There are a ton of ways to get a goat. You could go to your local livestock auction, look on different market places, or find a breeder local to you. Goats are not difficult to find, but what you see is not always what you get. At least with the goat itself. There are questions you need to ask about your prospective goats and if you are not well versed? You are probably going to get taken advantage of. Before you learn what to ask before you get goats, you need to ask yourself some questions first. A goat health checklist if you will.
Why do you want goats? Is it for fiber? Land clearing? Diary? Breeding? Just because?
Do you have a secure area for them to be in? Is it safe from predators?
Are you willing to get and do all the things that they need to be healthy and happy?
Are you squeamish with blood, guts, poop, or birthing?
Now What Do You Ask A Breeder?
When I was thinking of all the questions I would ask a breeder, I struggled for two reasons. 1) There are a ton of questions that I ask. But they are based off of what my goals are for my herd. 2) A lot of people raise their goats in different ways and their philosophies with raising goats may not be the same as mine or yours. That being said, no matter what your philosophy is, these are some pretty standard questions to ask before buying a goat.
When was the goat born? How many kids did the doe have?
Any complications to the doe or kids during delivery?
Is the goat horned, polled or disbudded?
Are they registered or registerable?
Do you worm your entire herd or just those with a positive fecal? What were the results of the last fecal?
Are they up to date on any vaccines, bloodwork, or whatever is applicable in your area/ philosophy.
As A Breeder
I am pretty bougie when it comes to my goats. I would rather hold onto a kid or goat than see it go to someone who isn’t up to my standard. To be honest, my standard isn’t that high. There are just some foundational beliefs that I have. Beliefs that comes from a ton of research. That person could be a brand new goat owner or someone who’s been doing this for a hundred years. While I care about their experience level, what I actually care about is simple. Are my goats going to a home that I want them to live in? So what are the answers to those ten questions?
First, our goats started out as “long term lawn mowers” to quote Jared. The longer we had them, the more we fell in love. Now, we breed for dairy as well as land clearing.
Second, we do have a safe and secure area for our animals. But we also allow them to free range from late spring to mid/late fall. We also have a barn that will be rebuilt over the summer/fall. Our barn protects our females from predators. Our bucks do not have a barn but do have predator lights and a clear line of sight. They are also huge and normally a coyote will not mess with them.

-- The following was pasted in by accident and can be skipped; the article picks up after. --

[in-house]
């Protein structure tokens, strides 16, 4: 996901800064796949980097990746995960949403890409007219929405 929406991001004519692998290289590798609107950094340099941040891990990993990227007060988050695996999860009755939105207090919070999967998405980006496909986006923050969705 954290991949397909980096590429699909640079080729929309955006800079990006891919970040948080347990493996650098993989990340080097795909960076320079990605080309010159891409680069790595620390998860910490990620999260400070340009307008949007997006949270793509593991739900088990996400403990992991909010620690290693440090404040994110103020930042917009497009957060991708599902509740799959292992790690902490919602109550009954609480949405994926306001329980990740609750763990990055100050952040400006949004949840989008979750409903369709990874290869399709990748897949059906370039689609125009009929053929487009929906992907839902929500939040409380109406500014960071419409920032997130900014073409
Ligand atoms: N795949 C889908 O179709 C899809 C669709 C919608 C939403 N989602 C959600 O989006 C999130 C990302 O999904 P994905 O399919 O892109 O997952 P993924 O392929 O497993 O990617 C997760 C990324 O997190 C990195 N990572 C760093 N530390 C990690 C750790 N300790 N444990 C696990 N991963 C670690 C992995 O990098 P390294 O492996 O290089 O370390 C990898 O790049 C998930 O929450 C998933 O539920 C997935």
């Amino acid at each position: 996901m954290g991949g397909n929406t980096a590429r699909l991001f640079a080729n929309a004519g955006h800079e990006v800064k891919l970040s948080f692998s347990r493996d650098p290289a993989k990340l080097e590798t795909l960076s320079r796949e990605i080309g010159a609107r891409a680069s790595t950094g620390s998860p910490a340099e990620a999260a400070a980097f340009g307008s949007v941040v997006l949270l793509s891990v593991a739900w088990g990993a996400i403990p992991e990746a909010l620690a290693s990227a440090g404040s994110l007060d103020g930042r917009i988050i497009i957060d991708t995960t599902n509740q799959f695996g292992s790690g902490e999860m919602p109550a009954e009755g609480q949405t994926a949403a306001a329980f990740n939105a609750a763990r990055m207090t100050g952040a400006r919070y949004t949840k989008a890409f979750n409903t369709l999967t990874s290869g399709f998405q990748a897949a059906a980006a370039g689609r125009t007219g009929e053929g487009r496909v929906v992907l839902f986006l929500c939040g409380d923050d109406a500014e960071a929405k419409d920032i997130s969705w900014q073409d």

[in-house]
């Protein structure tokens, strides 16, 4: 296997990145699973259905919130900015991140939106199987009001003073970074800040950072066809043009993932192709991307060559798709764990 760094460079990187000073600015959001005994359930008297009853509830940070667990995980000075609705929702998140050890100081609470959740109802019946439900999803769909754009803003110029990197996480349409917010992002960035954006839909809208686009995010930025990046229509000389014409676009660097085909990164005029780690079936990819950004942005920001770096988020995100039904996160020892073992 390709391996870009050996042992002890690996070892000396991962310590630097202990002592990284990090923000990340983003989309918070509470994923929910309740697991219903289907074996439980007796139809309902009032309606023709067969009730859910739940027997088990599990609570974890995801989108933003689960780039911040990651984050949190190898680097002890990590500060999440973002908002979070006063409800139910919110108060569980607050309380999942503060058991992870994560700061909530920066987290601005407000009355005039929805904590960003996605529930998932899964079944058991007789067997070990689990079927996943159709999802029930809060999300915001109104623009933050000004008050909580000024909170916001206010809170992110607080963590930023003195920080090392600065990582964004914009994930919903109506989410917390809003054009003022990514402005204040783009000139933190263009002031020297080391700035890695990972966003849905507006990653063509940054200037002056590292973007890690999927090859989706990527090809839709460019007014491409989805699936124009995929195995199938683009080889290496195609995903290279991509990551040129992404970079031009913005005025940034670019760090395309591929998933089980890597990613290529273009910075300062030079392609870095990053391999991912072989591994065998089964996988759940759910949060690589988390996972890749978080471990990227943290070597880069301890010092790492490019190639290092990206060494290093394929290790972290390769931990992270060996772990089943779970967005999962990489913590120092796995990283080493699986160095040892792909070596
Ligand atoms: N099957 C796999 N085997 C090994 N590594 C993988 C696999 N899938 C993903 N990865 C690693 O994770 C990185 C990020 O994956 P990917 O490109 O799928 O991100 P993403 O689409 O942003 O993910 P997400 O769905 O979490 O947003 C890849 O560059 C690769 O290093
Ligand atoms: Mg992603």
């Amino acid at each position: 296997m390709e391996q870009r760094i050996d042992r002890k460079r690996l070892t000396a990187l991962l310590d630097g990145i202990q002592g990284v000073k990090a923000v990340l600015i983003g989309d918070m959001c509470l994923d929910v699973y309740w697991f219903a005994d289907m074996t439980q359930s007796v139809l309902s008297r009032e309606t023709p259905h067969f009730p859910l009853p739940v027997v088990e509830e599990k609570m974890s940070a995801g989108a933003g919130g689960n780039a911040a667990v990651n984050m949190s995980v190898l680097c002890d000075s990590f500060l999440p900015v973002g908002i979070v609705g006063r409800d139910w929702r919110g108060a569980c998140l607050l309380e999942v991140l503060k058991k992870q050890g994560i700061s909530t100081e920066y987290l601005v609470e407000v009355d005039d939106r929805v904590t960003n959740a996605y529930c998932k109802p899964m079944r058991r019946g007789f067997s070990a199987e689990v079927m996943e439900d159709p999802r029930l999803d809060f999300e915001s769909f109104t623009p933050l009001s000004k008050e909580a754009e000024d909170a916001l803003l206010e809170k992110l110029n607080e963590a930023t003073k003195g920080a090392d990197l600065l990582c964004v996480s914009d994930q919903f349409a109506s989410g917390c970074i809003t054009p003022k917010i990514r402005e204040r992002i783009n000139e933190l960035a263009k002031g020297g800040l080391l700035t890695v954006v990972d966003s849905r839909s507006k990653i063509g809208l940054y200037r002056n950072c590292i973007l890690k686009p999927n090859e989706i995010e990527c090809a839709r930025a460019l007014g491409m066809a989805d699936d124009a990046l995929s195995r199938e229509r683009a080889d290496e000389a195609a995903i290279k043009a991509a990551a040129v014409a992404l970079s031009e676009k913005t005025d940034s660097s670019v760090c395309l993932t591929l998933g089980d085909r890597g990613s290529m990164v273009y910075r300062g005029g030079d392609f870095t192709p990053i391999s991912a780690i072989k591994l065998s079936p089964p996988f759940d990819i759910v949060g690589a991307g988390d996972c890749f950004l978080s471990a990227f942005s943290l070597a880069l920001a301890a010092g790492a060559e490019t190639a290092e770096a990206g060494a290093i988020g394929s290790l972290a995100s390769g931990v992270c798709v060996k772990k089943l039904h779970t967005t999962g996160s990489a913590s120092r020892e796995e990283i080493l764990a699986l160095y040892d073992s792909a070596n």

Third, it took us a second but we have pretty much everything they need. It’s not just having food and water for them. Though you can definitely get away with that for a while. You also need medications, syringes, and more. If you are going to get goats to have them “rot in a pasture”, I guess you don’t need those things. But you also won’t be getting one of my goats.
Fourth, when you have goats, you will have poop and blood in your fridge. When they kid, you could have your arm elbow deep inside them, trying to reposition a kid. Giving an injection to a screaming goat is not for the faint of heart. Are you ready for all that?
Now, as a breeder I’m going to answer these questions. Because the answers are extremely important.
I know when every goat was brought or born on my homestead. I have a herd health sheet that tells me everything that has been done to those goats. If someone was to ask, I can tell them all about the parents genetics, polled/disbudded, last fecals, and more.
I’m also going to tell you that I think that if you want a breeder that will stand by their goats, you want registered goats. Usually, and yes this is a blanket statement, if someone takes the time, money and energy to register their herd, they are serious about their goats. I feel strongly that if I am going through a breeder that has a registered herd, I can all but guarantee the health of that goat. Especially if that breeder will also talk to me and answer any question I have.
When it comes to worming, vaccines, and bloodwork, I recommend doing your research first. I do not give dewormer as a preventative because it is causing resistance. I also do not deworm the entire herd unless there is a need. Goats have worms. They are supposed to, since it helps with their gut health. But by giving dewormer every month, you are creating more resistance. And they are not creating new or stronger wormers.
With bloodwork, I would strongly advise asking your vets or the goat owners in your area. Our vets are extremely knowledgeable goat owners. They said that there is not a need right now. We do not have issues with CL, CAE, or other diseases IN OUR AREA. If and or when that changes, we will start getting bloodwork done. We do vaccinate for tetanus but that’s about it.
Bonus Tip: No matter how well socialized your goat is at their farm. They will not be social at yours, at least at first. Our newest two girls and buck were extremely social while at their home farm. When they came to us, they wanted nothing to do with us. So be prepared to give them plenty of time to adjust and follow these tips on bonding with your goat.
Do What’s Right For You
At the end of the day, these are going to be your animals. You need to make sure that you are comfortable and happy with the care you are providing. These questions are just a checklist for brand new goat owners. But if you use common sense and don’t get suckered into buying a goat because they’re cute or in distress, you will be fine.
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